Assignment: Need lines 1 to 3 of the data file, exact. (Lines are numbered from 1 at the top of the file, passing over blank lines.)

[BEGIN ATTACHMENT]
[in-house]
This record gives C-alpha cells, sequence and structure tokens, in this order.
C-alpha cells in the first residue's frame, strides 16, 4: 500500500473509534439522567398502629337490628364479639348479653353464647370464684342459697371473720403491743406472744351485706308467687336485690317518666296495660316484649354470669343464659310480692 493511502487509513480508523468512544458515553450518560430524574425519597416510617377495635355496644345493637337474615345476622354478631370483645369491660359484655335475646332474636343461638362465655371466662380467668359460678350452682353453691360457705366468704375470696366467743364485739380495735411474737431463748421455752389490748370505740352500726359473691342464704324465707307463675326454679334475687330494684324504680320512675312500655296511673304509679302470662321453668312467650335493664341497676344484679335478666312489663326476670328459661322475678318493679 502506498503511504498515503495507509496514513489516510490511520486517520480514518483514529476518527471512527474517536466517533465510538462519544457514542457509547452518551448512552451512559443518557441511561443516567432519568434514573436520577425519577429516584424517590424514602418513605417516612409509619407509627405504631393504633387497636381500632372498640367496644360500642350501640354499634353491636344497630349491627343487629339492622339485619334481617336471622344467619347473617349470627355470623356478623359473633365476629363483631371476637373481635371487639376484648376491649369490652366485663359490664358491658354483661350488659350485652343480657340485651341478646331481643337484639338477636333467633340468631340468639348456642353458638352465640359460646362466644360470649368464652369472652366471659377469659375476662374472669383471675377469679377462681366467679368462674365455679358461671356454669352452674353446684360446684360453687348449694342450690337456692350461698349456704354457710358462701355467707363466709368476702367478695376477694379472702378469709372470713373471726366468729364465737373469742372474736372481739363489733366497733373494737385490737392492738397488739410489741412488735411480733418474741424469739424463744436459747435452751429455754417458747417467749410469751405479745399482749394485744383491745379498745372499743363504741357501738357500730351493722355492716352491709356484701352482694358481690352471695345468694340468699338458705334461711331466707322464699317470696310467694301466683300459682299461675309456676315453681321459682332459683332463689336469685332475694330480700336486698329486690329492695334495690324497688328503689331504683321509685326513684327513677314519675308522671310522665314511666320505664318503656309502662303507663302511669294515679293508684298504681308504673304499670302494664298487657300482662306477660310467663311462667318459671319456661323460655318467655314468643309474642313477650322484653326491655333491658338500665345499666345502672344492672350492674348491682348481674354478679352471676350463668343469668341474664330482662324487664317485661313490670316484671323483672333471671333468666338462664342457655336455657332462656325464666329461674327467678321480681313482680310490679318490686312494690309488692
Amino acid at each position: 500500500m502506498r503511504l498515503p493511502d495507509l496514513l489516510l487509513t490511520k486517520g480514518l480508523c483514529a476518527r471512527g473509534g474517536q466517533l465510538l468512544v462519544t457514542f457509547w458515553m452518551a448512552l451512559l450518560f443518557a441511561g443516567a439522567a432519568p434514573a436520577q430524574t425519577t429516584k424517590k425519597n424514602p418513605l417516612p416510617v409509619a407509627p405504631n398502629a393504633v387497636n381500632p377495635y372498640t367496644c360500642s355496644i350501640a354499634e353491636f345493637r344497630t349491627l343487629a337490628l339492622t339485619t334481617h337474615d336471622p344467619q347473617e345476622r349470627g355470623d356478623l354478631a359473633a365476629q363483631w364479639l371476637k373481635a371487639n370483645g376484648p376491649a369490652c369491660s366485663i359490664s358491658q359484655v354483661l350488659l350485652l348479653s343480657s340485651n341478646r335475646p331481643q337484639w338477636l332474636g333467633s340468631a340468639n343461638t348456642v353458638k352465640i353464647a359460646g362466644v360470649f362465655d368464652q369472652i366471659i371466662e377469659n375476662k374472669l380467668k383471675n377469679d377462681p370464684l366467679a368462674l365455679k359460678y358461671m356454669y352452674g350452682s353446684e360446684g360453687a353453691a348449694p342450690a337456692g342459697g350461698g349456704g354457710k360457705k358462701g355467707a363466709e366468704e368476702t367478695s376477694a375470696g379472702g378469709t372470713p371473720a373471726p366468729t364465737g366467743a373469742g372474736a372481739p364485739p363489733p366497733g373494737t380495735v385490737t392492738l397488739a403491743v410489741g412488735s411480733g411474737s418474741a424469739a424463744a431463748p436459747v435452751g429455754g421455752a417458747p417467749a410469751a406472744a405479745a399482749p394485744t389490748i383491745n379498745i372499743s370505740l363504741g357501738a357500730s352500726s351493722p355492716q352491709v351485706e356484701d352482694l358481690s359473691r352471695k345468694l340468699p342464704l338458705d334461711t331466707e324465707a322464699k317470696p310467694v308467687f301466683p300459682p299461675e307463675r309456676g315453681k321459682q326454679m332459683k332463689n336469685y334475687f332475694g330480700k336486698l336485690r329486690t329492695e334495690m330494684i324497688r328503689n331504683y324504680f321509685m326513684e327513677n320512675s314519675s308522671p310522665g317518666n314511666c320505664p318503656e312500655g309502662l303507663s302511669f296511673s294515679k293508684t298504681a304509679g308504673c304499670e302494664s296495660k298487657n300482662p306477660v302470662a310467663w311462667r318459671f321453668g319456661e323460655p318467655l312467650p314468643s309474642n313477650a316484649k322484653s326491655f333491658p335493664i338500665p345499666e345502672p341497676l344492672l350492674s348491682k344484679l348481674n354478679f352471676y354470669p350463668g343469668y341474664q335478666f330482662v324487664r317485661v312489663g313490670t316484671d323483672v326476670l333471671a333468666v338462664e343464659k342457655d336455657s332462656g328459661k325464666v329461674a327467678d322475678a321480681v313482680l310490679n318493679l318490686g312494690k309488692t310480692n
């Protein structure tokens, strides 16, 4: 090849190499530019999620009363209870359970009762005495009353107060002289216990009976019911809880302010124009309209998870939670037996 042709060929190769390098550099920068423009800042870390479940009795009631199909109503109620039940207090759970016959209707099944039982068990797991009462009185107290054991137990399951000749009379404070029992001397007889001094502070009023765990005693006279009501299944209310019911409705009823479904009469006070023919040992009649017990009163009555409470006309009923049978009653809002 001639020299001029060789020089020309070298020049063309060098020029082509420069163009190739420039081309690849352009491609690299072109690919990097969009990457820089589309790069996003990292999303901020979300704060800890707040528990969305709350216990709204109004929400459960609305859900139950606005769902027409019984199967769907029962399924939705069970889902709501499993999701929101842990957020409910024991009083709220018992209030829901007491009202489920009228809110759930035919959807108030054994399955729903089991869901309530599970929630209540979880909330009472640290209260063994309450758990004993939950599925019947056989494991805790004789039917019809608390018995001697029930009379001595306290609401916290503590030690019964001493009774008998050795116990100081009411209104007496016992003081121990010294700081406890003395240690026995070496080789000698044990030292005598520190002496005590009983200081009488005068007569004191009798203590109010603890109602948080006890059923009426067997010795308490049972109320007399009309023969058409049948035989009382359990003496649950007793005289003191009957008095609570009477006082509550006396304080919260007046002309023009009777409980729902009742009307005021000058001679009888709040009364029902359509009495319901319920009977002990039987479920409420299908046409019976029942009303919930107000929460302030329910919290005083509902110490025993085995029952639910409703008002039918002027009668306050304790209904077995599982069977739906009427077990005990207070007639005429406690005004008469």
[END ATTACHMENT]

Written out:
[in-house]
This record gives C-alpha cells, sequence and structure tokens, in this order.
C-alpha cells in the first residue's frame, strides 16, 4: 500500500473509534439522567398502629337490628364479639348479653353464647370464684342459697371473720403491743406472744351485706308467687336485690317518666296495660316484649354470669343464659310480692 493511502487509513480508523468512544458515553450518560430524574425519597416510617377495635355496644345493637337474615345476622354478631370483645369491660359484655335475646332474636343461638362465655371466662380467668359460678350452682353453691360457705366468704375470696366467743364485739380495735411474737431463748421455752389490748370505740352500726359473691342464704324465707307463675326454679334475687330494684324504680320512675312500655296511673304509679302470662321453668312467650335493664341497676344484679335478666312489663326476670328459661322475678318493679 502506498503511504498515503495507509496514513489516510490511520486517520480514518483514529476518527471512527474517536466517533465510538462519544457514542457509547452518551448512552451512559443518557441511561443516567432519568434514573436520577425519577429516584424517590424514602418513605417516612409509619407509627405504631393504633387497636381500632372498640367496644360500642350501640354499634353491636344497630349491627343487629339492622339485619334481617336471622344467619347473617349470627355470623356478623359473633365476629363483631371476637373481635371487639376484648376491649369490652366485663359490664358491658354483661350488659350485652343480657340485651341478646331481643337484639338477636333467633340468631340468639348456642353458638352465640359460646362466644360470649368464652369472652366471659377469659375476662374472669383471675377469679377462681366467679368462674365455679358461671356454669352452674353446684360446684360453687348449694342450690337456692350461698349456704354457710358462701355467707363466709368476702367478695376477694379472702378469709372470713373471726366468729364465737373469742372474736372481739363489733366497733373494737385490737392492738397488739410489741412488735411480733418474741424469739424463744436459747435452751429455754417458747417467749410469751405479745399482749394485744383491745379498745372499743363504741357501738357500730351493722355492716352491709356484701352482694358481690352471695345468694340468699338458705334461711331466707322464699317470696310467694301466683300459682299461675309456676315453681321459682332459683332463689336469685332475694330480700336486698329486690329492695334495690324497688328503689331504683321509685326513684327513677314519675308522671310522665314511666320505664318503656309502662303507663302511669294515679293508684298504681308504673304499670302494664298487657300482662306477660310467663311462667318459671319456661323460655318467655314468643309474642313477650322484653326491655333491658338500665345499666345502672344492672350492674348491682348481674354478679352471676350463668343469668341474664330482662324487664317485661313490670316484671323483672333471671333468666338462664342457655336455657332462656325464666329461674327467678321480681313482680310490679318490686312494690309488692